The new head of Roscosmos says that Russia will leave the International Space Station program after 2024. The Associated Press reports:
Yuri Borisov, appointed this month to lead the state space agency, Roscosmos, said during a meeting with President Vladimir Putin that Russia will fulfill its obligations to its partners before it leaves.
“The decision to leave the station after 2024 has been made,” Borisov said, adding: “I think that by that time we will start forming a Russian orbiting station.”
Borisov’s statement reaffirmed previous declarations by Russian space officials about Moscow’s intention to leave the space station after 2024 when the current international arrangements for its operation end.
Roscosmos previously announced that it would build the Russian Orbital Service Station (ROSS) after it leaves ISS.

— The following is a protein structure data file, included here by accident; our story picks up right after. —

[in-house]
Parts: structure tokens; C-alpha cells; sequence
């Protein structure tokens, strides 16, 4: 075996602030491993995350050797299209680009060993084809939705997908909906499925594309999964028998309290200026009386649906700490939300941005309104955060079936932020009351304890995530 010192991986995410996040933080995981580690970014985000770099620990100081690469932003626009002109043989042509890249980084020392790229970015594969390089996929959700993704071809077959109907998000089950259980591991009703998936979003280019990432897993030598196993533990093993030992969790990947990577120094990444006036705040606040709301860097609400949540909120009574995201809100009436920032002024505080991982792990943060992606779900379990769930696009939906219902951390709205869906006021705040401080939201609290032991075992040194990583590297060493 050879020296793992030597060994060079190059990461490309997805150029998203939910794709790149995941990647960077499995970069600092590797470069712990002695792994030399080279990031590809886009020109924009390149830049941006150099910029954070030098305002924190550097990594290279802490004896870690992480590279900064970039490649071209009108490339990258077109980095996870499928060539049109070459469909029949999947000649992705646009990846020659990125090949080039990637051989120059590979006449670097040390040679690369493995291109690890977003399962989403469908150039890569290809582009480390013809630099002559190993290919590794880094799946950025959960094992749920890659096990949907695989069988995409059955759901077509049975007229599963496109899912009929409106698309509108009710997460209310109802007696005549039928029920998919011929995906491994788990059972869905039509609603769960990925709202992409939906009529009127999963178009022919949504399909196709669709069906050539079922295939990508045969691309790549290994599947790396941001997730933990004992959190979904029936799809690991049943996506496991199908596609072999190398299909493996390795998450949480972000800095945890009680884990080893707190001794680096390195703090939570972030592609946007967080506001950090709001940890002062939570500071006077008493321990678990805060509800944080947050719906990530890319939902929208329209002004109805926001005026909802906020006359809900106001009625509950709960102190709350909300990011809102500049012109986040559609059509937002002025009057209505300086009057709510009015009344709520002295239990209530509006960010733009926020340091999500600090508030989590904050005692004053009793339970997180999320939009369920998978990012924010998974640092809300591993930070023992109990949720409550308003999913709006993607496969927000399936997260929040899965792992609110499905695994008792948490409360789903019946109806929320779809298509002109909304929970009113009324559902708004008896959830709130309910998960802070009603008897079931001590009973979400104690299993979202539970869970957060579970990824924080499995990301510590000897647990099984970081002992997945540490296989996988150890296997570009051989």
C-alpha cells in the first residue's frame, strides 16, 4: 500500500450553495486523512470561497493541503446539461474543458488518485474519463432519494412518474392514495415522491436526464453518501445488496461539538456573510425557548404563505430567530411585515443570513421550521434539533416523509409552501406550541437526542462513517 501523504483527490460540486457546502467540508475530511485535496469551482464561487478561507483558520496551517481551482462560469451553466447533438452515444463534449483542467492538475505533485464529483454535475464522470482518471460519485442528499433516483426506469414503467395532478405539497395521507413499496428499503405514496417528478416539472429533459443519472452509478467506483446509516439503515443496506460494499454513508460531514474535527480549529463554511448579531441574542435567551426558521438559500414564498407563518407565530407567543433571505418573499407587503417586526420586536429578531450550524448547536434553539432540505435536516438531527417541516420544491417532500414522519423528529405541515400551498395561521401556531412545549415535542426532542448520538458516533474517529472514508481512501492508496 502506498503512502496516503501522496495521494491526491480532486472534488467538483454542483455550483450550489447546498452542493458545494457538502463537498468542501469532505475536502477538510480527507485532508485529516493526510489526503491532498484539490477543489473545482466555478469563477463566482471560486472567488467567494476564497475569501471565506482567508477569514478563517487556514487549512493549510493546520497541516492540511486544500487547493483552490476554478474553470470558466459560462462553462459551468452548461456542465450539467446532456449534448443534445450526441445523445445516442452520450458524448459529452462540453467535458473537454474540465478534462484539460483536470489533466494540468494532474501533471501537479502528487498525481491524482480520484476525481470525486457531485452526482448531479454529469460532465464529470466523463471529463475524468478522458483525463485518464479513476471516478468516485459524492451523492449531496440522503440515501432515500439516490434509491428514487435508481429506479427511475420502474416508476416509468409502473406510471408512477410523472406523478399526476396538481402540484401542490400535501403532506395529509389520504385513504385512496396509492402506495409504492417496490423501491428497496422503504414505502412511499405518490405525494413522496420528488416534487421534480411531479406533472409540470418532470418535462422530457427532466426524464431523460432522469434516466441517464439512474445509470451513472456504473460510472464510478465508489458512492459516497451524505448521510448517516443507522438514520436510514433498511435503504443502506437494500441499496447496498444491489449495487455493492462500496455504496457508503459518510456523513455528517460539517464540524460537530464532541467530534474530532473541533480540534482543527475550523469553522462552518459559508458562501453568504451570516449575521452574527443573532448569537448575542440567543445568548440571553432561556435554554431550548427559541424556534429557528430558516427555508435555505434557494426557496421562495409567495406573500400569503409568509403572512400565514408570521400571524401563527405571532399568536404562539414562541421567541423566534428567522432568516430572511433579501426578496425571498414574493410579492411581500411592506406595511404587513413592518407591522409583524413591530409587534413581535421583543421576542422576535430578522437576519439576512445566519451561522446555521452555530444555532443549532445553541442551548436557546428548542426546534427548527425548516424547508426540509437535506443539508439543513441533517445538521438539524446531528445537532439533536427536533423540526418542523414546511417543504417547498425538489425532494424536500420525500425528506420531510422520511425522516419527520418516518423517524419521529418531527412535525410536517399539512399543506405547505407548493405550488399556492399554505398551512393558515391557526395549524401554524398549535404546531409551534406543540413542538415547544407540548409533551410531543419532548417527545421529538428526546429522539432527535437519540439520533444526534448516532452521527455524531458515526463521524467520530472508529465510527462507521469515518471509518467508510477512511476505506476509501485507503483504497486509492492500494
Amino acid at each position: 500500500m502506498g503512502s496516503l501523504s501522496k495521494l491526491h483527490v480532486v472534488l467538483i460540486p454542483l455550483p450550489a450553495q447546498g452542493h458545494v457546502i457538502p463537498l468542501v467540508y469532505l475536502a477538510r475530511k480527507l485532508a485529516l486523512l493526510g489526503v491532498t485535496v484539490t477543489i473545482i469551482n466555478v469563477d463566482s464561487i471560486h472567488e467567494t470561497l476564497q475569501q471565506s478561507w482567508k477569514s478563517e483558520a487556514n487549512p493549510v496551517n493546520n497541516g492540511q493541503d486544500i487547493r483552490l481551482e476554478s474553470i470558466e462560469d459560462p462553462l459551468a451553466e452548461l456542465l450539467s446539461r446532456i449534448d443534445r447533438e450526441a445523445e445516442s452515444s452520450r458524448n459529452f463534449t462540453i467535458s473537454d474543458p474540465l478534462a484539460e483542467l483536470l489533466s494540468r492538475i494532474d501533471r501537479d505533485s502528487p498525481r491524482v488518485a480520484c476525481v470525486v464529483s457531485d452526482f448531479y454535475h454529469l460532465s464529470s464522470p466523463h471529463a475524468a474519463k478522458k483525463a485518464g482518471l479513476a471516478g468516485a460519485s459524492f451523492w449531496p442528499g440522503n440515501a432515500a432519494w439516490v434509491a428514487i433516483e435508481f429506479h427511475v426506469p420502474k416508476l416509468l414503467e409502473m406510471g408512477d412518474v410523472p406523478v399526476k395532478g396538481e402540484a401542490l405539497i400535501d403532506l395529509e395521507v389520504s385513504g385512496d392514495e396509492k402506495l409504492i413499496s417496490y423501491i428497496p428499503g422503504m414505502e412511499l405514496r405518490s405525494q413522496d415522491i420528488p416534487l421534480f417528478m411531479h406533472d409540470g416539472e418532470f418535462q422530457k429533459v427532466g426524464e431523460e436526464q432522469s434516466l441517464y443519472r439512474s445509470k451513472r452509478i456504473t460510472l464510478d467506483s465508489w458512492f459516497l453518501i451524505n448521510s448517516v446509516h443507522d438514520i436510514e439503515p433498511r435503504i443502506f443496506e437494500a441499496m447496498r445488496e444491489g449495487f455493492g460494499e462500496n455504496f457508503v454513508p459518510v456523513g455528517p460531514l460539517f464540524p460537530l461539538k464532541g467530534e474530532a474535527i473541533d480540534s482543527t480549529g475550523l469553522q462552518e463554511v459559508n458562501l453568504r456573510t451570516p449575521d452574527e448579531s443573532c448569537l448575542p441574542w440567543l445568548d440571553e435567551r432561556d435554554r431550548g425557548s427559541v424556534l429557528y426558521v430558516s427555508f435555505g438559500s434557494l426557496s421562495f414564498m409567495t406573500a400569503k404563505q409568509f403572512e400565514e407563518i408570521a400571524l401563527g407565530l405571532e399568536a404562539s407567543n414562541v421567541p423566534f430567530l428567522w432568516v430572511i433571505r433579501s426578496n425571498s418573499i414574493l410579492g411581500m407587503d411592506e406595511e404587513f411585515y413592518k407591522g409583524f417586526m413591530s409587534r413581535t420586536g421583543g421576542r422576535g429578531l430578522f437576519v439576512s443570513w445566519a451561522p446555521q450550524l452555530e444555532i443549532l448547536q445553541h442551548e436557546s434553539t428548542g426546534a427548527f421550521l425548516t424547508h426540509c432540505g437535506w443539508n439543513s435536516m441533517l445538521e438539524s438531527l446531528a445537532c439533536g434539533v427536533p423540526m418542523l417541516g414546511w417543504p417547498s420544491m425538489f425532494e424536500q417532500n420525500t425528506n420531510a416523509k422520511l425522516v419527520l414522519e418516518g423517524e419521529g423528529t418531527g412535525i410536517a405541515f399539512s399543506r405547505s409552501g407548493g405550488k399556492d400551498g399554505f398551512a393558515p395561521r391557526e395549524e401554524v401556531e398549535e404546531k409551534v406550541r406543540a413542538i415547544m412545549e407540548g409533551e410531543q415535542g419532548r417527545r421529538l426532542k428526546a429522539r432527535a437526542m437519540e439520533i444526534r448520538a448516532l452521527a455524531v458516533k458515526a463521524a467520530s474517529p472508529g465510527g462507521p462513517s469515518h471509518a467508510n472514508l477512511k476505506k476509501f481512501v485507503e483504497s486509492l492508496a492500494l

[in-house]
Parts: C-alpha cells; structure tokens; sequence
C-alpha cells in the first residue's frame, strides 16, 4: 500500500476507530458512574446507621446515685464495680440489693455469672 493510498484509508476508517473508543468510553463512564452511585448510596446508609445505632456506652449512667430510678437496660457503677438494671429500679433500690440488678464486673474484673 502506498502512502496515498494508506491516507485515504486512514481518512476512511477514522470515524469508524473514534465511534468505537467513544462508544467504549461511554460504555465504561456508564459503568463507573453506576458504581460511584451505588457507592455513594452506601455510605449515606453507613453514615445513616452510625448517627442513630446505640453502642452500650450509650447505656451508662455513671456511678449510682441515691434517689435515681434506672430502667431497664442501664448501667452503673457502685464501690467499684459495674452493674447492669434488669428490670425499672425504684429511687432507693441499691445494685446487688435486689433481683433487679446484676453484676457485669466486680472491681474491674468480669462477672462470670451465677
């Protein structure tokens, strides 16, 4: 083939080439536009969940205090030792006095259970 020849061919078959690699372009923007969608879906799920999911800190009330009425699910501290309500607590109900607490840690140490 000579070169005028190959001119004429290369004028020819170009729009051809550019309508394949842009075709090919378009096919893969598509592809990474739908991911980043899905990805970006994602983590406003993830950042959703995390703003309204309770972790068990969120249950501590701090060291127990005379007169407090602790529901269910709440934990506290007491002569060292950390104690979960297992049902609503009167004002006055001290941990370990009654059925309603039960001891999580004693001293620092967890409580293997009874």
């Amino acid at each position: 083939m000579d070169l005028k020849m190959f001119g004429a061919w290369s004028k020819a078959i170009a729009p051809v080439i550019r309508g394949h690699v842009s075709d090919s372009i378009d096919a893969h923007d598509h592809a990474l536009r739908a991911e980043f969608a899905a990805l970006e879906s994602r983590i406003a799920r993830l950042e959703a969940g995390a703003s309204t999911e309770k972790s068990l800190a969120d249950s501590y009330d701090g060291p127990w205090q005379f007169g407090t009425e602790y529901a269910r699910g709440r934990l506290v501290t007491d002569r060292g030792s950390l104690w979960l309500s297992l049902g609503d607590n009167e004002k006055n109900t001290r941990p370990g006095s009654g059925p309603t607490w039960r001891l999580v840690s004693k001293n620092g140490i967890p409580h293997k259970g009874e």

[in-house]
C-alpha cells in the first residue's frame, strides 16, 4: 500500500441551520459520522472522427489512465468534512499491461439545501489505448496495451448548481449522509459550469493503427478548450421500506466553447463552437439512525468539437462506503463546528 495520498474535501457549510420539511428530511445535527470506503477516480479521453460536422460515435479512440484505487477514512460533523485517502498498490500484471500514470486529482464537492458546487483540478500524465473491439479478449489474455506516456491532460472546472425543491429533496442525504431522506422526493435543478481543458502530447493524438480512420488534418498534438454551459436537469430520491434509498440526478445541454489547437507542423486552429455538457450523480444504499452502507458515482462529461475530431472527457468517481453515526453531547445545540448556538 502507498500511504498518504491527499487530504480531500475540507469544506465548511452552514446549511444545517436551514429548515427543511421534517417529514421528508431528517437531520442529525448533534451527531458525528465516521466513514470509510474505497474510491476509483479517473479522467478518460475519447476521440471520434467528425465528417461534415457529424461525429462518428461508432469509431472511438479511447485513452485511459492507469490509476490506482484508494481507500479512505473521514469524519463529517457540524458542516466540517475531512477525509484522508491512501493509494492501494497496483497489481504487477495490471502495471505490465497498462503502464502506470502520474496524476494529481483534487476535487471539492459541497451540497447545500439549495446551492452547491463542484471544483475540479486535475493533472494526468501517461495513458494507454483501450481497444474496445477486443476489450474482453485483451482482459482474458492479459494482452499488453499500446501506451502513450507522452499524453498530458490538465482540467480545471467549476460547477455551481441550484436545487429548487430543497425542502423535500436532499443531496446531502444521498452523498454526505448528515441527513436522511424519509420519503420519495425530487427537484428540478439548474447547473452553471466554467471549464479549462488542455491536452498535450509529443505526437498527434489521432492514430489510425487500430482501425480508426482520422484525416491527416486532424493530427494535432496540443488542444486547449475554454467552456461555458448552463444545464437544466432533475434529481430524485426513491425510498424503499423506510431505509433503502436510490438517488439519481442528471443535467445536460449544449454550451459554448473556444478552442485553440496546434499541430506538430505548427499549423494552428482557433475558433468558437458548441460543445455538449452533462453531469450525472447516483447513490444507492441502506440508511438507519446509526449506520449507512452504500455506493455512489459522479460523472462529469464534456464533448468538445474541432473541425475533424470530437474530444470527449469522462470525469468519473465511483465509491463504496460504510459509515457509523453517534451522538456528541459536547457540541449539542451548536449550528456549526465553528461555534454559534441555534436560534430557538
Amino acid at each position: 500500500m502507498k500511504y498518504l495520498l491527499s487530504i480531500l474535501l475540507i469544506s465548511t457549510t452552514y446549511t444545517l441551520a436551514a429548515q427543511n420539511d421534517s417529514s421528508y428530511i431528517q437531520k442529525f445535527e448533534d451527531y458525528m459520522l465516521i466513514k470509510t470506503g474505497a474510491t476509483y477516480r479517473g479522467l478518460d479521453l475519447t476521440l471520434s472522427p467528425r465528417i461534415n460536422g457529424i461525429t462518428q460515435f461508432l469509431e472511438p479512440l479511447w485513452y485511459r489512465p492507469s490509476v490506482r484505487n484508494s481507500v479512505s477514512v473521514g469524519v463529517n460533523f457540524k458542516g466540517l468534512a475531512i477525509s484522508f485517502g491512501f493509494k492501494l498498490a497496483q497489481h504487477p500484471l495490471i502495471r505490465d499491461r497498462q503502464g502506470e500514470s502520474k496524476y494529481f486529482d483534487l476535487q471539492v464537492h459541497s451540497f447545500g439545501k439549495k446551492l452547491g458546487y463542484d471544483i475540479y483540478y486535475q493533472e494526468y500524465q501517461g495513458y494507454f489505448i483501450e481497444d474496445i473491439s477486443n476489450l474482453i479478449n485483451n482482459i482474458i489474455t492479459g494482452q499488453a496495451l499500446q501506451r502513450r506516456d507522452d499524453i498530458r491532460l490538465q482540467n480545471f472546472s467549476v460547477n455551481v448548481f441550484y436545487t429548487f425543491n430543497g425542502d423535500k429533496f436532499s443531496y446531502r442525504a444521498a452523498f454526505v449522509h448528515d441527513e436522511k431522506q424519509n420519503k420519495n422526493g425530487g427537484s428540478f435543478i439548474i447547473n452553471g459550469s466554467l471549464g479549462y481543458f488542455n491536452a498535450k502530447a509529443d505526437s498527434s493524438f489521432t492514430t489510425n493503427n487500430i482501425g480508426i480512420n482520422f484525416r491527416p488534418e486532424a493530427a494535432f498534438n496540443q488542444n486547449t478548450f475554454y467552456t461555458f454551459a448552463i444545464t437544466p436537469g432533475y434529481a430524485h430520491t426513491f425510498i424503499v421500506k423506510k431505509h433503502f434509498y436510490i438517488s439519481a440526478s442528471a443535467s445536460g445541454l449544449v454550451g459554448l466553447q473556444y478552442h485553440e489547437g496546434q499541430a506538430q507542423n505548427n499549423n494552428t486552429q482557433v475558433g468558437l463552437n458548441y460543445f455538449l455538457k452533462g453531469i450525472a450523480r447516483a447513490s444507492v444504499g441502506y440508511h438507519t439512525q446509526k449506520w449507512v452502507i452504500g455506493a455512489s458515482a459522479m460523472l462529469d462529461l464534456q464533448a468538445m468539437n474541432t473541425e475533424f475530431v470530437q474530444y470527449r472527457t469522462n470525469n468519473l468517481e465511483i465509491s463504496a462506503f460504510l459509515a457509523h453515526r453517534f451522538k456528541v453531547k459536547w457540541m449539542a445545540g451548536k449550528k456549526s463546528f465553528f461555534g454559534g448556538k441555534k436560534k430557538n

Russia keeps the station supplied with crews and cargo via Soyuz and Progress spacecraft, respectively. Progress resupply ships raise the station’s orbit and maneuvers the facility to avoid space debris. The Russian section of ISS is about one quarter of the orbiting laboratory.
The United States wants to keep the station operating until 2030. It wants U.S. industry to develop private space stations later in the 2020’s on which the space agency could become a tenant.
ISS is a partnership of NASA, European Space Agency (ESA), Canadian Space Agency (CSA) and the Japan Aerospace Exploration Agency (JAXA). The four space agencies are partners in the NASA-led Artemis program that plans to return astronauts to the surface of the moon later in this decade.
NASA ISS Program Director Robyn Gatens said the space agency has received no formal notice about Russia withdrawing from the program during an appearance at the International Space Station Research and Development Conference in Washington, D.C., on Tuesday.